But you see, it’s not only for the primeval view that you have to see this mountain, but for the local people as well. The warmth and naturalness of their behavior, as the serenity peace of mind they inspire are way more shocking than the actual reason for which you decide to take the trip. They’ll even offer to walk you to the surroundings and show you the ways to all the secret places you wouldn’t know to go visit otherwise, not to mention the insistence to taste their local specialties and delicacies, or take part to their custom folk celebrations and festivals. Rumor has it that lots of people who have actually been there refused to climb other mountains because they think of it as a standard of natural beauty and hospitality that there’s no term of comparison for.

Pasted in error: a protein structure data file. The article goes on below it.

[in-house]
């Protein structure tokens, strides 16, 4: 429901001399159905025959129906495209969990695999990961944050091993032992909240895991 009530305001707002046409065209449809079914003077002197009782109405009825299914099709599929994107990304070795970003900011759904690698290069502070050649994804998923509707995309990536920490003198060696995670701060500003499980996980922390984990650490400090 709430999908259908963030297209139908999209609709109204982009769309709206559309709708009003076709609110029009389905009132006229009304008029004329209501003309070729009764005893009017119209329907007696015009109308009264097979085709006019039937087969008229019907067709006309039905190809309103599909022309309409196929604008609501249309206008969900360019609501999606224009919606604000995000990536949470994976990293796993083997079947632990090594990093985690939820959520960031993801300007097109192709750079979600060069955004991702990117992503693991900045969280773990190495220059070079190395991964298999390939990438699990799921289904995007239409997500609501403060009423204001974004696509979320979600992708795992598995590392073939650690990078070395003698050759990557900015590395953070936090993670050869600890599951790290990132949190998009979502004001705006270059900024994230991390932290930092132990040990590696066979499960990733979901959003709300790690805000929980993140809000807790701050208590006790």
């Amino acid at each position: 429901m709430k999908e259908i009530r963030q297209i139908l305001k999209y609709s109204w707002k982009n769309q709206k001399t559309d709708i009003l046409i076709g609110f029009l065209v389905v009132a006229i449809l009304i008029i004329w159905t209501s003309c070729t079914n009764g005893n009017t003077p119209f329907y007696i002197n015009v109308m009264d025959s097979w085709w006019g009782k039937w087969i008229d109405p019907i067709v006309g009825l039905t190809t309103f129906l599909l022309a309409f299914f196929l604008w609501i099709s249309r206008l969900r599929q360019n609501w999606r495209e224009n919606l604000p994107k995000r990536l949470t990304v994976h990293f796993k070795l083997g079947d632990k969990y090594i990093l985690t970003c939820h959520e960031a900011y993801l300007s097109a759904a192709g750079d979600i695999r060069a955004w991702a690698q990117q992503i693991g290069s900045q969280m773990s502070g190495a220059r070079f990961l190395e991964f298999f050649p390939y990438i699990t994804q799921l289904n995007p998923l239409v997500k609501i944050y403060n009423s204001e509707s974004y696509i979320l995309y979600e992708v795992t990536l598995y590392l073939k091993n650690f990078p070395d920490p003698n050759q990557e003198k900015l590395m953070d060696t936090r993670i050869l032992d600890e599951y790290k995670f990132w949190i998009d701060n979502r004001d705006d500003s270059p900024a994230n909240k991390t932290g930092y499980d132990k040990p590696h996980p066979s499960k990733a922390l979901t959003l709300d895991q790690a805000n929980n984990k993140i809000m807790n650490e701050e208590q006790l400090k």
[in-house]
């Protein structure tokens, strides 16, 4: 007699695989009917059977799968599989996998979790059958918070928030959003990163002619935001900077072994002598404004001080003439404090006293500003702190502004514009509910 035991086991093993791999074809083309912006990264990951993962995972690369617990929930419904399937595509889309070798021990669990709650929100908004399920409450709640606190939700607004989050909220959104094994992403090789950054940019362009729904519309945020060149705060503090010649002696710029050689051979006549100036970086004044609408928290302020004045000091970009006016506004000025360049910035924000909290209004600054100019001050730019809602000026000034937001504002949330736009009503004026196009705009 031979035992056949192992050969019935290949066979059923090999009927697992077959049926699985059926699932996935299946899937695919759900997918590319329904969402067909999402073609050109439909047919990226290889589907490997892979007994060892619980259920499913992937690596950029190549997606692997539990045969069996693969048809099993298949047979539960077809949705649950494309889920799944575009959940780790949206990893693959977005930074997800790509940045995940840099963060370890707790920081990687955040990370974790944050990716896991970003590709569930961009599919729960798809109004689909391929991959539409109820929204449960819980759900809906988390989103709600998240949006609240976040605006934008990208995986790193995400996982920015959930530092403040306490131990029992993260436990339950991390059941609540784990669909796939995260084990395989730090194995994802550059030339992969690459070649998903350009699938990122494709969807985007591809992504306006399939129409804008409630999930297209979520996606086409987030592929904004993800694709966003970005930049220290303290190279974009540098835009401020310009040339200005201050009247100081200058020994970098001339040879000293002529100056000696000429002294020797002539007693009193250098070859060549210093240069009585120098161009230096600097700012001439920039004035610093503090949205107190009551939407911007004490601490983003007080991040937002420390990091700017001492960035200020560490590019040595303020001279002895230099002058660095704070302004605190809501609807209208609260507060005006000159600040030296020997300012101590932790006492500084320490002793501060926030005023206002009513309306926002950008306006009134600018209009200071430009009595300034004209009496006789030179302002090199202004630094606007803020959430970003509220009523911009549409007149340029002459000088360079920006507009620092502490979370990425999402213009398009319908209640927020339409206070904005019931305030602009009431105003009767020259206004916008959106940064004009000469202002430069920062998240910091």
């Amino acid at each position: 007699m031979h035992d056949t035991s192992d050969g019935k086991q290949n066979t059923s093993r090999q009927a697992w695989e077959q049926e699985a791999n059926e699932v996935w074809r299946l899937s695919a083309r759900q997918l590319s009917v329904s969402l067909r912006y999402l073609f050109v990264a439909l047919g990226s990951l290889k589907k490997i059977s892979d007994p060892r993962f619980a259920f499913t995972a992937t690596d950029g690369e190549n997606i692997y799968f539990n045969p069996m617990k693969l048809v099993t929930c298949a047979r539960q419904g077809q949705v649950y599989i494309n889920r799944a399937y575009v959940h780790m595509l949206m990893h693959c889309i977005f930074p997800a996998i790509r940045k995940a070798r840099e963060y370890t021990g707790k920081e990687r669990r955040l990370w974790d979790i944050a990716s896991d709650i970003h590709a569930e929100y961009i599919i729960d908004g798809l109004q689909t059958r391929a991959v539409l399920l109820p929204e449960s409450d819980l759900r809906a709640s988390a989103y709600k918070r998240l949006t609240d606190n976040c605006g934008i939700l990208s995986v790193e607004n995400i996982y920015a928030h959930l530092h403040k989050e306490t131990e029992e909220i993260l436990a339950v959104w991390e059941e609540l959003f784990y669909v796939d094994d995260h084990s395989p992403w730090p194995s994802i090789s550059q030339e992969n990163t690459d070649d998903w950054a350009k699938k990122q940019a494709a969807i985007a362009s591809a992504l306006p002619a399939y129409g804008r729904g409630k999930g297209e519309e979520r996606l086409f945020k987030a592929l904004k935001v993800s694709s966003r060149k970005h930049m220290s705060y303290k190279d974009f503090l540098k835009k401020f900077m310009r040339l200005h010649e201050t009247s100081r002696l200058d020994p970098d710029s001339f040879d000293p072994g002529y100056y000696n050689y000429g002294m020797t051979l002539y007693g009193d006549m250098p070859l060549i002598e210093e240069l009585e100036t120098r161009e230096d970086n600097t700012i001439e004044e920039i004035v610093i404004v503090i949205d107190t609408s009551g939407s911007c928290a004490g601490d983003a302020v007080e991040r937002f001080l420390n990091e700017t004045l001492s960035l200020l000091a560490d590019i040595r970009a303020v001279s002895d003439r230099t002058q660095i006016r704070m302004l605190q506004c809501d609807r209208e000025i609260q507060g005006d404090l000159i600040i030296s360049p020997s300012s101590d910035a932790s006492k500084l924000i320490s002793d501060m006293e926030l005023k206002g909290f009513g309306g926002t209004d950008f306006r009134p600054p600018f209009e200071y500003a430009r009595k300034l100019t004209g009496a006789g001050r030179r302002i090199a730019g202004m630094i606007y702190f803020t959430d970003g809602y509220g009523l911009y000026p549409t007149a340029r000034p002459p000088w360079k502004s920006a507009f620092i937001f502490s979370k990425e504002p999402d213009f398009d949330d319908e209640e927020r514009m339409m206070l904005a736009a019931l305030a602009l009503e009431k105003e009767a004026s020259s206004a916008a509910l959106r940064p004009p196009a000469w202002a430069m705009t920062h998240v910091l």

High Atlas, Morocco

The trip. Have you ever been to the Grand Canyon? If you have, try to imagine it upside down, but steeper, sharper and stonier. And if you haven’t, well – there’s no way we can help you imagine the High Atlas Mountains in Morocco. To start with, the car ride is dangerous enough that only expert drivers dare to take it. The hundredth part of second is more than enough to cause a disaster. It’s true that the outlook you’ll have during the fall is probably the most resplendent it gets to be seen in a lifetime. The cliffs covered with almost no vegetation at all for the most part are as frightening as spectacular as the road on the steep alpine highlands seems to get lost in the clouds, while you’re gazing dumbfounded just like Jack looked at his beanstalk vanishing into the sky.